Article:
Thursday, May 29, 2014

Interview: Cinematographer/Screenwriter Matthew Irving

For our latest screenplay deconstruction, we turn to the 2007 Sundance hit Waitress, written and directed by Adrienne Shelly. We sat down with the film's cinematographer, Matthew Irving, for this internet-exclusive interview about how he worked with the screenwriter to tell her story visually.

Matthew Irving's Director of Photography credit on WAITRESS

ScripTipps: What do you look for in a script when choosing what projects you want to work on?

Matthew: As a cinematographer, one of the primary things I look for in a script is a strong character arc; a distinct emotional journey upon which we can hang a strong visual style. I’m a big believer that style should not be employed merely for the sake of style, but should reflect what the character is thinking, feeling, experiencing. And that all starts with the screenplay. Camera movement, lens selection, color palette, lighting style and composition should all be carefully employed to enhance and support the material that the writer has set down on paper. If there’s no emotional, spiritual or physical journey on the page, then all stylistic choices are hollow.
ScripTipps: How did you come to Waitress? What resonated for you in the screenplay?

Matthew: Waitress came to me through executive producer Danielle Renfrew and producer Michael Roiff. I had worked with Danielle on two previous features: the indie rave film Groove (which was nominated for an Independent Spirit Award) and the coming-of-age drama Daltry Calhoun (executive produced by Quentin Tarantino). They gave me the script for Waitress and I loved it, so I re-watched Adrienne’s previous feature I’ll Take You There, and before long I was interviewing with Adrienne herself. We hit it off immediately.

The script resonated with me due to its strong ensemble of characters and its inherent quirkiness. Some of my all-time favorite movies are slightly odd character pieces from the late 60’s and early 70’s: movies like The Graduate, Harold and Maude, and The Last Picture Show. I’m also a huge fan of Jim Jarmusch and Wes Anderson. When I first read Waitress, I saw this same type of quality. Adrienne’s staccato, rhythmic dialogue set the tone as effectively as any of her evocative descriptions. The story dealt with some very real issues and emotions, yet existed in a heightened fairy tale world.

I also responded to the fact that there was so much rich material upon which we could develop our visual style. In this case, that “rich material” wasn’t limited to the character’s emotional journey. Waitress had several distinct environments that could have their own rules and their own “looks”: from the cooler handheld world of husband Earl to the warmer sanctuary of Jenna’s pie kitchen, where most shots were executed using smooth, lyrical dolly moves.
Keri Russell stars in WAITRESS, photographed by Matthew Irving
ScripTipps: The producers and stars of Waitress have remarked on Adrienne’s unusually clear vision of how the finished film would look. This is evident from the visual descriptions in the screenplay beginning with the title sequence on page one. What were your earliest discussions with Adrienne like about establishing the visual language of the story, which includes numerous detours into heightened realism, from Jenna’s imaginary pies to her frightening perspective of motherhood as occasionally seen in the unruly children she encounters?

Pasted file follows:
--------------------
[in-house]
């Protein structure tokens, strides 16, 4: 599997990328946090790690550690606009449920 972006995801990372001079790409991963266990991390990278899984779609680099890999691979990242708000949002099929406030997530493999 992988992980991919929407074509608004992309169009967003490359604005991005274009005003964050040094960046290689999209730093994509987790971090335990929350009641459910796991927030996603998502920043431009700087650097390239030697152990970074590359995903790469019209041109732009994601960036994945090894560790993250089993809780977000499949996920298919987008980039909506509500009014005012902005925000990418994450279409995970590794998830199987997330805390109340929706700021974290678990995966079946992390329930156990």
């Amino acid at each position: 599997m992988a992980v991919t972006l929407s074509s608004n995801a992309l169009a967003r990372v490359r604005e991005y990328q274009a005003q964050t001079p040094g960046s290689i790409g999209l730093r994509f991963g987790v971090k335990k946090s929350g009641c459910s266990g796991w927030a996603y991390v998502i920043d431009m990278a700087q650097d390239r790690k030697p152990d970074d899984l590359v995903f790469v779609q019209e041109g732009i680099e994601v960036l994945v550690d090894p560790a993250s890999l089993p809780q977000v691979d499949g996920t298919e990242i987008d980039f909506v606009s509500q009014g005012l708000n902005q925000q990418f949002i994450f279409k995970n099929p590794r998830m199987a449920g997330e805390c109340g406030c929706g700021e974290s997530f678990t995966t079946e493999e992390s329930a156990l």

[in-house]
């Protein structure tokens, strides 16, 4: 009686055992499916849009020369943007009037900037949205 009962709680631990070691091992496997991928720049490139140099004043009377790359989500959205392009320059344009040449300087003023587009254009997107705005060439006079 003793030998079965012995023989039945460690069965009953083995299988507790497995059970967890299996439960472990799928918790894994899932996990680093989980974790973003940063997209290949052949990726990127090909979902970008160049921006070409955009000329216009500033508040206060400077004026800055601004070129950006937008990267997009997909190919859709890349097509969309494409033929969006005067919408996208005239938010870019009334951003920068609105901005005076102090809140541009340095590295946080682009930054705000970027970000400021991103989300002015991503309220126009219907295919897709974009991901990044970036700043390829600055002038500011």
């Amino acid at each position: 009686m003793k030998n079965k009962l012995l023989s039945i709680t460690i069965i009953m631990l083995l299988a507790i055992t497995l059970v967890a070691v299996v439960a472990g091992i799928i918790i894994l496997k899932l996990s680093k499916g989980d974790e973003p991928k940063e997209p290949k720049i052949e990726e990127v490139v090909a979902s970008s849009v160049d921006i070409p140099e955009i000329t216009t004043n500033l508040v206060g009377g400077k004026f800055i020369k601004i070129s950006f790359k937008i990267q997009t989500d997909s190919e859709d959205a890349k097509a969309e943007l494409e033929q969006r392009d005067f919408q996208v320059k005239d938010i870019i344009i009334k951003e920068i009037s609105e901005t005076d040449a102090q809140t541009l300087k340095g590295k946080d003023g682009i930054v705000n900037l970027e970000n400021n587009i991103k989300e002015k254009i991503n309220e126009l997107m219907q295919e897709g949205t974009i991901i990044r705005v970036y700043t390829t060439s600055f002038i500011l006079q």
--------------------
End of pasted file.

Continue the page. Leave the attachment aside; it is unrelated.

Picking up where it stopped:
Matthew: During our first shotlisting session, Adrienne was a fountain of ideas about how the movie should look. She asked me to revisit The Umbrellas of Cherbourg (directed by Jacques Demy) as an example of overall tone, and to give us specific ideas about color palette. As for the pie sequences, she indicated that they should feel as heightened and fantastic as anything in the original Willy Wonka and the Chocolate Factory. She wanted Jenna’s kitchen to be “safe” and “somewhere we want to be”.

Throughout our prep, the term “fairy tale” cropped up often when describing the story. This trickled down to specific lighting choices, such as the vivid blue/violet nights when Jenna meets Dr. Pomatter at the bus stop, or when Jenna is hiding money in the couch cushions at her home. In a more naturalistic story, I would never create night lighting with such neon color, but Adrienne wanted to “push” the look, and it was the right choice for the world she had written.

As often happens when I go through this intensive prep process with a director, our shotlisting helped crystalize Adrienne’s vision of the movie into tangible, shootable building blocks. It ensured that Adrienne and I were on the same page visually, so she could concentrate more on the performances – including her own – once production began. The shotlisting also allowed us to think of some new tricks that weren’t on the page. For example, there are two key moments in the film when Jenna and Dr. Pomatter kiss passionately and the whole world spins dramatically around them. This “rotating world” gag isn’t indicated in the script, but came out of our brainstorming sessions.
Writer-Director-Actress Adrienne Shelly on the set of WAITRESS
Writer/Director Adrienne Shelly on the set of WAITRESS
ScripTipps: How did working with Adrienne compare to other writers and directors?

Matthew: Adrienne was my favorite type of director to work with. It’s one thing to have a distinct vision, but what set Adrienne apart was her ability to clearly articulate what she saw in her head. This is the best foundation for a strong collaboration.